On 29 June 2015, the LCIA published guidance notes which it hopes will enable the ‘diligent and timely conduct‘ of arbitrations under its Rules. There are separate guidance notes for parties and for arbitrators, as well as a note on the new emergency arbitrator procedure, which was introduced when the Rules were updated in 2014.
These notes provide guidance to parties, and their representatives, on conducting arbitrations under the LCIA Rules and cover everything from commencing an LCIA arbitration to confidentiality and publication of awards. The notes provide parties with an insight into the approach of the LCIA and will be an important aid for parties and legal representatives who are new to the institution.
The purpose of these notes is to provide guidance to arbitrators conducting arbitrations under the LCIA Rules. The notes cover issues such as independence and impartiality, effective management of time and cost and the arbitrator’s duties under the Rules. Interestingly, the notes suggest that arbitrators can choose to have their draft awards reviewed by the Secretariat, which will provide comments on ‘non-substantive’ issues, including costs. Although arbitrators will not be obliged to submit draft awards to the Secretariat, this does appear to evince an intention to bring certain aspects of the LCIA process in line with ICC procedure, whereby awards must be submitted to the ICC Secretariat for scrutiny before publication.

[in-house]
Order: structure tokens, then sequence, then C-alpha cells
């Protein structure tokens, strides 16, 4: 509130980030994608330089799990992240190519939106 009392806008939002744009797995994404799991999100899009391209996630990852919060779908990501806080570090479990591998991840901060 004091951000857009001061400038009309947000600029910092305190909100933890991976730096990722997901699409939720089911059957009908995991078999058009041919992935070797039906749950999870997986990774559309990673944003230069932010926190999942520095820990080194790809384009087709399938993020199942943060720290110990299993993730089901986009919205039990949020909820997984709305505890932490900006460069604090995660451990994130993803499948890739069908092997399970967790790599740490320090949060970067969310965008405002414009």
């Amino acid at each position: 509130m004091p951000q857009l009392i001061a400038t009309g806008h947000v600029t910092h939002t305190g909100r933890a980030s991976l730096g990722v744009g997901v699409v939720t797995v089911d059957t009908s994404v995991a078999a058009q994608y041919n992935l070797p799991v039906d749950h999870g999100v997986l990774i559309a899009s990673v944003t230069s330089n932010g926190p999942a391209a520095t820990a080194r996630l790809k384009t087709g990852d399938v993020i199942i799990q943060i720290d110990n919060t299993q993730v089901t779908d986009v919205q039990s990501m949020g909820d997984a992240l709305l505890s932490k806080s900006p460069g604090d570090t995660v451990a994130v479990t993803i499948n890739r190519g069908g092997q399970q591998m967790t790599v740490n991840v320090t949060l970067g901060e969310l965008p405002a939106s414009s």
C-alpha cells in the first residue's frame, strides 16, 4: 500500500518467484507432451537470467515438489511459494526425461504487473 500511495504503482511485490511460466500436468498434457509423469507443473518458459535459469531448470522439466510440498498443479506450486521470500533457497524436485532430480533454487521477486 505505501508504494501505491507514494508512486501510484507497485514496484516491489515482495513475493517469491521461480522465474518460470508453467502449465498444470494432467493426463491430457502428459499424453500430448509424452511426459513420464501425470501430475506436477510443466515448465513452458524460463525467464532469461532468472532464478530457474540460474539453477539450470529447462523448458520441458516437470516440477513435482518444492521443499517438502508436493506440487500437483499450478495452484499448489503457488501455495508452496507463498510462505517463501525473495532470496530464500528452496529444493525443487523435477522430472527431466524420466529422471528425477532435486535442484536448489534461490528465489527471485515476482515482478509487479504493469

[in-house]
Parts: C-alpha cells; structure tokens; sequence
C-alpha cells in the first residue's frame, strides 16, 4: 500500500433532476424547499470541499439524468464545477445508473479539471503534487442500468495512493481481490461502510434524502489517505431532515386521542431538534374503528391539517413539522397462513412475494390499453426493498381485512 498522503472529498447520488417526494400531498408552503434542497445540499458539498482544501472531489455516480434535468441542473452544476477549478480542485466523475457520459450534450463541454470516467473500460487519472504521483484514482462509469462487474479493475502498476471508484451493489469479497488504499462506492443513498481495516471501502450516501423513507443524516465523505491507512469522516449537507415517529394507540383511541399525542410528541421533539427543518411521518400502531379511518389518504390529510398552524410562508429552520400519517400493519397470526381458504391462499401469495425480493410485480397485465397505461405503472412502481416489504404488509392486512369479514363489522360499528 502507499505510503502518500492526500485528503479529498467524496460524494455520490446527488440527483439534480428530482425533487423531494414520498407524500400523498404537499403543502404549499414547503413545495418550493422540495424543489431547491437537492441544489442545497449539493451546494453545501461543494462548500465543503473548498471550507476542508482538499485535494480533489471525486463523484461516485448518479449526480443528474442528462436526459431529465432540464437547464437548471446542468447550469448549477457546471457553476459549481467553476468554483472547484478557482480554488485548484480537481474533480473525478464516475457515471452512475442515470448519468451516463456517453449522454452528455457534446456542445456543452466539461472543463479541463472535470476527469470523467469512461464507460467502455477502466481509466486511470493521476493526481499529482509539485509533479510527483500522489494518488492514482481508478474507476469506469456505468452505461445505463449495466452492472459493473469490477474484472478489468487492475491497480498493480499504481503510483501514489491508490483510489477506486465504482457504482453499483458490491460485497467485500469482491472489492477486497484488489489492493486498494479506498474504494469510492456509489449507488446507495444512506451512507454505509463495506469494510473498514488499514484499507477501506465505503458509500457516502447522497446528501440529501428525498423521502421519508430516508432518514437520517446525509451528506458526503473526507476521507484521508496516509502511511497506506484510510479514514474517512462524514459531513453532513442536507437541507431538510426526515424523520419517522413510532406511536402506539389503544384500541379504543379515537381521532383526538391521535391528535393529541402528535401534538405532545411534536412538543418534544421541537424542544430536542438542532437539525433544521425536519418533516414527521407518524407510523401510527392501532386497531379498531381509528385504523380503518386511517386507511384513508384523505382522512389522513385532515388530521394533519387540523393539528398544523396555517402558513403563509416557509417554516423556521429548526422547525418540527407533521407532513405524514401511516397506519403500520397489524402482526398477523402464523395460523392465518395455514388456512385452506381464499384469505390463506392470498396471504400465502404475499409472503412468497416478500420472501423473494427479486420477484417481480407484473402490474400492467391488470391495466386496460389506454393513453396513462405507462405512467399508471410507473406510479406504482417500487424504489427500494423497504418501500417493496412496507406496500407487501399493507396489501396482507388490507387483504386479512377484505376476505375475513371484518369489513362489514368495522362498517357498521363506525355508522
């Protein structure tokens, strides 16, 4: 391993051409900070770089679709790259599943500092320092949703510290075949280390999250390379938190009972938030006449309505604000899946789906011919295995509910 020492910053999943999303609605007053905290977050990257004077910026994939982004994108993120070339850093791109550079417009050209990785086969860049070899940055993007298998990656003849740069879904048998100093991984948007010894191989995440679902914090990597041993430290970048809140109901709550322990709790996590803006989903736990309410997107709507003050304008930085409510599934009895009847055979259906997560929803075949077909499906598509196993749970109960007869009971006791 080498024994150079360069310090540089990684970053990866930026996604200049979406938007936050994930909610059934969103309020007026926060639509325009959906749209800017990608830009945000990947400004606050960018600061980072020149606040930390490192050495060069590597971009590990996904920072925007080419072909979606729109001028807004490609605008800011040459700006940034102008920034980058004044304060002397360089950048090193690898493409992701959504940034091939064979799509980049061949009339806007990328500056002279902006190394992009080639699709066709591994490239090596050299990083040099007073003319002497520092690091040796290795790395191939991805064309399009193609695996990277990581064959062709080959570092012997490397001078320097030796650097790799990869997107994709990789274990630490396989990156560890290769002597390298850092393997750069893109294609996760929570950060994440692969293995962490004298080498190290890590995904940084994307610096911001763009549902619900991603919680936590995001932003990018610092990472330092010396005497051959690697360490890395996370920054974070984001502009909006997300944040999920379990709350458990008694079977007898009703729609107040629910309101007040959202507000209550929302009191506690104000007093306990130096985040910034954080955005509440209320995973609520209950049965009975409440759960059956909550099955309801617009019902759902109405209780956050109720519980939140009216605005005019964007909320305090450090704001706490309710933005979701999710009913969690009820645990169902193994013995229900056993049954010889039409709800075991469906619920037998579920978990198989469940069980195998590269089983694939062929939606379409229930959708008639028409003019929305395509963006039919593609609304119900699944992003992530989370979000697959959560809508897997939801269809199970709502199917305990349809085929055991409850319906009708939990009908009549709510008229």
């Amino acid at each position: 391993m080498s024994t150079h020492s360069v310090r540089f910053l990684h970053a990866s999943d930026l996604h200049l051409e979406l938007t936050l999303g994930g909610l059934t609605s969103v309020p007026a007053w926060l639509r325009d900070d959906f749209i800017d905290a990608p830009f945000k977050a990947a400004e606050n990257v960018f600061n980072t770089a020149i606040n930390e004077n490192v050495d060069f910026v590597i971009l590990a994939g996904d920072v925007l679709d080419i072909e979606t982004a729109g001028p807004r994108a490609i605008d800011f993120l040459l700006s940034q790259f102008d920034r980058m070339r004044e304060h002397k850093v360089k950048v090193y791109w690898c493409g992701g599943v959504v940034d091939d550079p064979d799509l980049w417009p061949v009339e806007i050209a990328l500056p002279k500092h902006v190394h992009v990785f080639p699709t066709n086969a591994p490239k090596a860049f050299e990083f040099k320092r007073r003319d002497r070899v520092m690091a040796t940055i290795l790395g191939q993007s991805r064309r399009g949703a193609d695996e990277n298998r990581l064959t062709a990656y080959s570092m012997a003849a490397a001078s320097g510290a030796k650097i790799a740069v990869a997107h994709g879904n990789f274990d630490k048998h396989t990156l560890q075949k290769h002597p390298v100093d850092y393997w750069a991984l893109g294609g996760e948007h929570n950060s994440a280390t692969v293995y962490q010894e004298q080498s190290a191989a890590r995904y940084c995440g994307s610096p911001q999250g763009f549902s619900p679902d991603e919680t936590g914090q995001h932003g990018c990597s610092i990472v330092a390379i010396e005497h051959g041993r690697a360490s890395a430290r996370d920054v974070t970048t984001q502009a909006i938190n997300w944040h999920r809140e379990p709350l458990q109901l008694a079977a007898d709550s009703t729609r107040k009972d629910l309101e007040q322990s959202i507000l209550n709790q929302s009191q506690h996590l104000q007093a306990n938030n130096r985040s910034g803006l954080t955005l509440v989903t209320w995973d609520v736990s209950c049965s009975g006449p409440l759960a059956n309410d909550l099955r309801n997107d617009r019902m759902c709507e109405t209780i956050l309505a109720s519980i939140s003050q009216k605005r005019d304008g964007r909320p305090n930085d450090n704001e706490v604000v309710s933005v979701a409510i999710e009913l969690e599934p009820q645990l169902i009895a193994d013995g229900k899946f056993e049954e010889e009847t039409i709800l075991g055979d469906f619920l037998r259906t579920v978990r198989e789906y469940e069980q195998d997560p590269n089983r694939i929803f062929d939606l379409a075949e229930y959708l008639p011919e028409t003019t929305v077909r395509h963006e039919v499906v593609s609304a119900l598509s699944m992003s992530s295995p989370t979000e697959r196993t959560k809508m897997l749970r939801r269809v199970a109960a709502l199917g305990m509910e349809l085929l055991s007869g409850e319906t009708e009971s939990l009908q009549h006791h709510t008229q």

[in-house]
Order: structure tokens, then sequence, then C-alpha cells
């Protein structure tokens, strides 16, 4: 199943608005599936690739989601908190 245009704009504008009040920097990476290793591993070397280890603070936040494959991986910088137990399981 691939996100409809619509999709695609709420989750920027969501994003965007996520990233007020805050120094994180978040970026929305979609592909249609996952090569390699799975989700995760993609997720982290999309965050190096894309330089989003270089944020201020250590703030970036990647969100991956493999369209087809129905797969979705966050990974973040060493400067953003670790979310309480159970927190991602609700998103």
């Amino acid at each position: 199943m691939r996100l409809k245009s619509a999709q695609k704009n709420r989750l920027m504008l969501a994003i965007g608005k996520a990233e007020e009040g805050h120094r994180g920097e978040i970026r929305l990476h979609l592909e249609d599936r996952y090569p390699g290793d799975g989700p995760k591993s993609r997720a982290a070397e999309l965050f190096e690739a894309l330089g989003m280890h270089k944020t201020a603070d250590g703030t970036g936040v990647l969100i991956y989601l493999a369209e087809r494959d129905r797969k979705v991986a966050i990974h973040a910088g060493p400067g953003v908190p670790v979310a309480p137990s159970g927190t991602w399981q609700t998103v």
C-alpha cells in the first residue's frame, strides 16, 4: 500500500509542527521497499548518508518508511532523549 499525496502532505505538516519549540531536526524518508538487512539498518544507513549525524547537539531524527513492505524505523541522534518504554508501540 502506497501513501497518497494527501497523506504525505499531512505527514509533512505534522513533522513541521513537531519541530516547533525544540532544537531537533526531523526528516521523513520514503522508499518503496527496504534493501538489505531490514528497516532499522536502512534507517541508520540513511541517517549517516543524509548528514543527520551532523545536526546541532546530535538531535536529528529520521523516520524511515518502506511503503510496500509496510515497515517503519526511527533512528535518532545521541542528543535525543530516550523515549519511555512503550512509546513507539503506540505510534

These notes give guidance to parties and their representatives on the emergency procedures available under the 2014 Rules including expedited formation of the Tribunal and the Emergency Arbitrator procedure. Importantly, guidance is given as to how the LCIA Court will decide whether the formation of the Tribunal should be expedited or whether an Emergency Arbitrator should be appointed.
The introduction of these guidance notes is to be welcomed. The notes provide practical guidance on the conduct of arbitrations under the LCIA Rules as well as commentary on substantive issues which may arise, making them an invaluable tool for both parties and their legal representatives. The guidance notes bring the LCIA up to date with most other institutional arbitration centres, and should address the historic criticism that arbitrators often fail to properly police the parties’ conduct, which by comparison would not be tolerated by a High Court judge.